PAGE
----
SALT LAKE CITY — Rep. Jason Chaffetz, R-Utah, said he believes Mitt Romney will run again for president in 2016 and win.
Chaffetz, who campaigned around the country for Romney in 2012, made the prediction to MSNBC "Hardball" host Chris Matthews on Monday despite Romney's repeated insistence he's not going to be a candidate.
“A hundred times he says he’s not, but Mitt Romney has always accomplished what he’s set out to do. I think he’s proven right on a lot of stuff,” Chaffetz said. "I happen to be in the camp that thinks he’s actually going to run, and I think he will be the next president of the United States."
Chaffetz told Matthews that Romney “probably doesn’t want me to say that.”
Longtime Romney supporter Kirk Jowers, head of the University of Utah's Hinckley Institute of Politics, called Chaffetz's statement "wishful thinking." He said Chaffetz has no insider knowledge of Romney's intentions.
Chaffetz, Jowers told KSL NewsRadio's Doug Wright, "of course, like all of us, is hopeful Mitt will run."
The latest prediction of a third Romney bid for the White House comes as Utah GOP Chairman James Evans readies next month's national launch of an effort to draft Romney into running.
Evans told Wright he will push rule changes at the Republican National Committee's August meeting to allow a draft candidate to be among the choices for party delegates.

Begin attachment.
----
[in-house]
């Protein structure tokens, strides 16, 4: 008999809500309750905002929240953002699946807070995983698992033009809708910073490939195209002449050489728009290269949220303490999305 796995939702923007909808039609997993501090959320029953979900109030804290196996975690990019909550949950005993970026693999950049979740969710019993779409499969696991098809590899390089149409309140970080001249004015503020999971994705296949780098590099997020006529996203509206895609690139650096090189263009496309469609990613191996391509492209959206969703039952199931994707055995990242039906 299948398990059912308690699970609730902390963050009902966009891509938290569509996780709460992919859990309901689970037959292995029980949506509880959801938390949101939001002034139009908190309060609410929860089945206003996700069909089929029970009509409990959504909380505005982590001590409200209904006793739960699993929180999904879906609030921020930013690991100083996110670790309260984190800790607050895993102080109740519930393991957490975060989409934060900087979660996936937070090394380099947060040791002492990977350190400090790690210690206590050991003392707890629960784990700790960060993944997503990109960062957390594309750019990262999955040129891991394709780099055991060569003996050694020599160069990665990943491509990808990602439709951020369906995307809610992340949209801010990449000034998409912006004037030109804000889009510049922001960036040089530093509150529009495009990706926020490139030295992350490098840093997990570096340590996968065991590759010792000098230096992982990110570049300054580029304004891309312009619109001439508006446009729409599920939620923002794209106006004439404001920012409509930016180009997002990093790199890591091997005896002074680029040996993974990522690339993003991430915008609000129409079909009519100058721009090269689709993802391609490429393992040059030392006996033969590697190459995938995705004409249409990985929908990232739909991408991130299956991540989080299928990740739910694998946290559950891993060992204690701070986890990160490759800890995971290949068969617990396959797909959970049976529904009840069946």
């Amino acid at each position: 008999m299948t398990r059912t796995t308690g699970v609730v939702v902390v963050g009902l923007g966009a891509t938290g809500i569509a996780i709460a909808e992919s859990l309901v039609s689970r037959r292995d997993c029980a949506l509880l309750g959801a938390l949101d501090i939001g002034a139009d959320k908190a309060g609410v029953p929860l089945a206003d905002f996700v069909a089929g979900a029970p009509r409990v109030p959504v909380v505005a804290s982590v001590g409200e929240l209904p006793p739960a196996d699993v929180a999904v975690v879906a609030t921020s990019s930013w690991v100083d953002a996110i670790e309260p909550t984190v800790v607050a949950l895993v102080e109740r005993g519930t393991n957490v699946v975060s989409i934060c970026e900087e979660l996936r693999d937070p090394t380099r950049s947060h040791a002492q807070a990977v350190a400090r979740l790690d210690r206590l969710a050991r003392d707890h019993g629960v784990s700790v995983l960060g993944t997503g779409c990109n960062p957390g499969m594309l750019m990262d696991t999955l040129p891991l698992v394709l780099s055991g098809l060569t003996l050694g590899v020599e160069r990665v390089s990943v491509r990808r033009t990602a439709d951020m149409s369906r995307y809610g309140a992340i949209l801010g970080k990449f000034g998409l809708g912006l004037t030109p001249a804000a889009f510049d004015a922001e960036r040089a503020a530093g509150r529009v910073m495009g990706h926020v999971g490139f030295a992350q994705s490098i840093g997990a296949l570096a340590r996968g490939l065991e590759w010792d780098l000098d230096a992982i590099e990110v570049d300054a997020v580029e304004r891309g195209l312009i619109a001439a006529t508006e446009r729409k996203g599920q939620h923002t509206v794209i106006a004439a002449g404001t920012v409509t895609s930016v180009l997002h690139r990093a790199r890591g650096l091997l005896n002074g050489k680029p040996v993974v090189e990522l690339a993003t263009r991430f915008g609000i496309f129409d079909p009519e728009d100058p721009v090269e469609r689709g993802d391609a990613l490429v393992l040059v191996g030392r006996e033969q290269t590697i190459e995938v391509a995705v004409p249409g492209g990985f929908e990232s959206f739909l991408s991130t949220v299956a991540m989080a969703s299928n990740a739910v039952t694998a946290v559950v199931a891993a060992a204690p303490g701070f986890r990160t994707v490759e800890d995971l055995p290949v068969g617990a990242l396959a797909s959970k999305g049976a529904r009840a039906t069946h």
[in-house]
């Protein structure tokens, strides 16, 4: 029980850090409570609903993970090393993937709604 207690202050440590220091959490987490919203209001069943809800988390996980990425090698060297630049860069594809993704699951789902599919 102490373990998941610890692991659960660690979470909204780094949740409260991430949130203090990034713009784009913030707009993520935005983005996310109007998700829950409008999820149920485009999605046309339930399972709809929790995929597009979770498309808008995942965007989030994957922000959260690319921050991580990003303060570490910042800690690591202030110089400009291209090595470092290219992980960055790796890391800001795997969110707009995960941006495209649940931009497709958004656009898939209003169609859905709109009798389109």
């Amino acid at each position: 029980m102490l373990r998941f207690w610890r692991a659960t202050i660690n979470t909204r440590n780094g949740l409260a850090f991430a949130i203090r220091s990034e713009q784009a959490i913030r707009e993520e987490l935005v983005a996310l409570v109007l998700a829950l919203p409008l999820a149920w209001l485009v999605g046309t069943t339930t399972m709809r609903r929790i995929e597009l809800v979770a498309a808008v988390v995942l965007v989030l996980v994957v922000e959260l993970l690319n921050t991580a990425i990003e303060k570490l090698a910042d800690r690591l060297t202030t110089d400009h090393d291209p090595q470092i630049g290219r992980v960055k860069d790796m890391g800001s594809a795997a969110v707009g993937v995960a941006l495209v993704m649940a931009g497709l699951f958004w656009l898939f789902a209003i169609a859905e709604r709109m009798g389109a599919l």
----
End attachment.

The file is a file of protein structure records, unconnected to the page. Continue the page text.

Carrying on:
"It's never been done before," Evans said. "We're not going to stop until we have Gov. Romney as the Republican nominee."
Romney has said again and again he is not interested in another run, after losing the GOP nomination in 2008 to Arizona Sen. John McCain and the presidency to President Barack Obama in 2012.39 comments on this story
Jowers said on KSL NewsRadio that the only scenario that would cause Romney to take a hard look at the race is if the nominating process so damaged the other Republican candidates that they'd be willing to step aside.
That would be appealing to Romney, Jowers said, because "he wouldn't have had to go through the hard year of drudgery to get to that point," calling the primary race a "brutal" process.
But Jowers said that's all "incredibly unlikely" and a "fantasy land."
"There just won't be any coronations any more."